I think G. Bulliss said that VP was going to publish a book with some of the tips posted on the thread (with the authors' permission). You and Jose can add the huge royalties to your retirement funds.:)
Milton in Tennessee

"Accuracy is the sum total of your compensating mistakes."

Jose Rivera
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Post by Jose Rivera » Tue Mar 02, 2010 3:18 pm

Hey, I did not invented this use for glue ... I got it from another machinist and just shared it :lol: :lol:
There are no problems, only solutions.
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Jose Rivera
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Post by Jose Rivera » Sun Mar 07, 2010 6:16 am

This is a sample of how helpful crazy glue can be.

The disk is 1.25" dia. by .080" think.

No clamping, no marking, full circle to indicate, no hassles.

There was a counter-bore after this picture.

The substrate is just a piece of scrap Plexiglas.
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There are no problems, only solutions.
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Retired journeyman machinist and 3D CAD mechanical designer - hobbyist - grandpa

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tornitore45
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Post by tornitore45 » Sun Mar 07, 2010 2:42 pm

While on this subject...
What is a safe time fro superglue to cure at max strenght?

What for Locktite?

I know different for each formulation, but a ball park safe time for someone not in a hurry that does not mind wait a little more than necessary.
Mauro Gaetano
in Austin TX

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thedieter
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Post by thedieter » Sun Mar 07, 2010 5:38 pm

I was smurfing around on the watchmakers posts on "You Tube" and ran across one that was sticking thin discs on the end of a rod to machine the thickness and diameter of a balance wheel.

He was using a small burner to heat what I think may be rosin to stick the part to the rod.

I want to research this further as I think that it may be safer than Super Glue which I think is weak in shear strength (sensitive to shock).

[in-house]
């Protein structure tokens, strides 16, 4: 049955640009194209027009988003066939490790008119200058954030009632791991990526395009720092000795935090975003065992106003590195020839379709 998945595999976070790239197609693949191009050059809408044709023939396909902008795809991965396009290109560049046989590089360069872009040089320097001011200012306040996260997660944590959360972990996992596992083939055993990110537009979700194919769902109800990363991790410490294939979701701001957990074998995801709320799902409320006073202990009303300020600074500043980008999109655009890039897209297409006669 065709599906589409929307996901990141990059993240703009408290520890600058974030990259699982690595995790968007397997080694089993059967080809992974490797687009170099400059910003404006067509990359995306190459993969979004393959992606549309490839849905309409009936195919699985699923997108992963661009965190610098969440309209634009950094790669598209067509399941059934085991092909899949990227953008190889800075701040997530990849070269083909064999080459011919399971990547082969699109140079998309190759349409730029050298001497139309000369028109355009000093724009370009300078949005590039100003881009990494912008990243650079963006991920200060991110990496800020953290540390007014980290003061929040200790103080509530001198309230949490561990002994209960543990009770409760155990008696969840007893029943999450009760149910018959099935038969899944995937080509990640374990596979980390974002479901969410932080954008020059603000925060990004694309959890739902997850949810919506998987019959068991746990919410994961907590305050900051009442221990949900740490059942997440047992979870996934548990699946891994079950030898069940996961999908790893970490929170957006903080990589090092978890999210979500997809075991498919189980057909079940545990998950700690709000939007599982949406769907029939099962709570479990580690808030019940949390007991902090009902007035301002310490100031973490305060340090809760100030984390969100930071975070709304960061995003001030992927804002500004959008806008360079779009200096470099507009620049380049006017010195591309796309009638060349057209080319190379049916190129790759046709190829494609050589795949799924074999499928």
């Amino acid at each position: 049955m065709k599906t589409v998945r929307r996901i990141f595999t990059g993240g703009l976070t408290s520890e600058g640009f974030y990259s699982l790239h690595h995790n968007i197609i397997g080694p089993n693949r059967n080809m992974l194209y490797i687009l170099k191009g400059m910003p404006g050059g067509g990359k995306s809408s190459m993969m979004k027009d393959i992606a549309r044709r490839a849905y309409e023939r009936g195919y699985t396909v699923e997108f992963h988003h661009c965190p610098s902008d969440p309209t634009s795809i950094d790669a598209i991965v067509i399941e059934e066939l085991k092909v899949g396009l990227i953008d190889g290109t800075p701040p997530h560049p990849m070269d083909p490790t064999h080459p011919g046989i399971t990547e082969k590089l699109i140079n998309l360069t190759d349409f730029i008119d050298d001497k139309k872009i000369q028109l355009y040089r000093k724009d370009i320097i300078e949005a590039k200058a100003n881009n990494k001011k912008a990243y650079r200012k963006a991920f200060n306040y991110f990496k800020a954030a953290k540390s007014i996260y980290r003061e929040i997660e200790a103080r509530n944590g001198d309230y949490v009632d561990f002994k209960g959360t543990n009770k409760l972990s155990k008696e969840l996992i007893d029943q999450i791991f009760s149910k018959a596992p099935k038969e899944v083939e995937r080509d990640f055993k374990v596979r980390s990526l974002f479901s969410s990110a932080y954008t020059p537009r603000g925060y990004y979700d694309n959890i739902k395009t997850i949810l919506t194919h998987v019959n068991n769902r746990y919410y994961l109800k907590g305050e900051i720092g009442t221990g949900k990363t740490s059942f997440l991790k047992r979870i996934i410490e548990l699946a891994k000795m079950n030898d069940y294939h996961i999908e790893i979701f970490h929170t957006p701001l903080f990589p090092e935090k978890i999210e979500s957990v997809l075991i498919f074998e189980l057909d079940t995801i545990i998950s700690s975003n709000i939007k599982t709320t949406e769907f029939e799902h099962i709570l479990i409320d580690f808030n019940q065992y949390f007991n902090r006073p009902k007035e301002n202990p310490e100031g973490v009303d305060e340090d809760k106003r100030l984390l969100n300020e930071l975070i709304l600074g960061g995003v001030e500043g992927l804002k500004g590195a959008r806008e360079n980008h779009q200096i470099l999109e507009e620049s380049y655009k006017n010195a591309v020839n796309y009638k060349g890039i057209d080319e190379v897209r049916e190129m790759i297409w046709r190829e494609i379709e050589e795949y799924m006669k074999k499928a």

Best regards, Jack

PixMan
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Post by PixMan » Mon Mar 08, 2010 9:45 am

When I was making ceramic (SiAlON) intake & exhaust valves years ago, we did a very similar thing to get the prototypes ground to size. We used a Loctite product that I believe is still in production: Loctite Speedbonder 324 and Primer 7075. It's an acrylic adhesive.

Grinding very hard (>90Hb) ceramics with resinoid bond diamond wheels can exert some very high forces. In some cases, the valve stems finished at 6mm (.2362"), so the contact patch of the steel "center" was about 5.5mm in diameter. The steel was just over 1/2" long, to allow clearnce for the wheel to come off the workpiece at the end of the stroke.

The Speedbonder 324 held up in an amazing way. As long as we didn't let too much heat get to it, we could do both rough and finish grind ops without remounting. These steel tips were turned and pre-drilled with the center hole.

As the need for higher productivity came on, things changed and we started drilling a center spot in a slightly longer stem, glue in a steel ball, center drill that, and grind even more aggressively. After finishing diameters, we'd cutoff the excess stem length and discard it with the one-time-use drilled ball in it.

Back to the original prototype method, I couldn't believe how strong the bond was with the 324. It can have the same shear strength while filling gaps up to .060" (1.5mm). I bought a bottle of of the 324 and spray can of the Primer 7075 through MSC for home use, and still use it today for all kinds of applications. I find it to be far more versatile and dependable than cyanoacrylate (Super Glue) because of it's gap-filling capability. It needs at least .1mm (.004") thickness to work well.

Fixture strength in 30 minutes, 50% of full strength in 1 hour, 85% in 6 hours and 100% of full strength in 24 hours. No, it's not the fastest but it's solvent resistant and strong as an ox. It does not like heat, as that's how you separate the parts when you want to. But we had no problems with grinding as long as the coolant was on (and we never ground ceramics dry anyhow.)

https://tds.us.henkel.com//NA/UT/HNAUTT ... 324-EN.pdf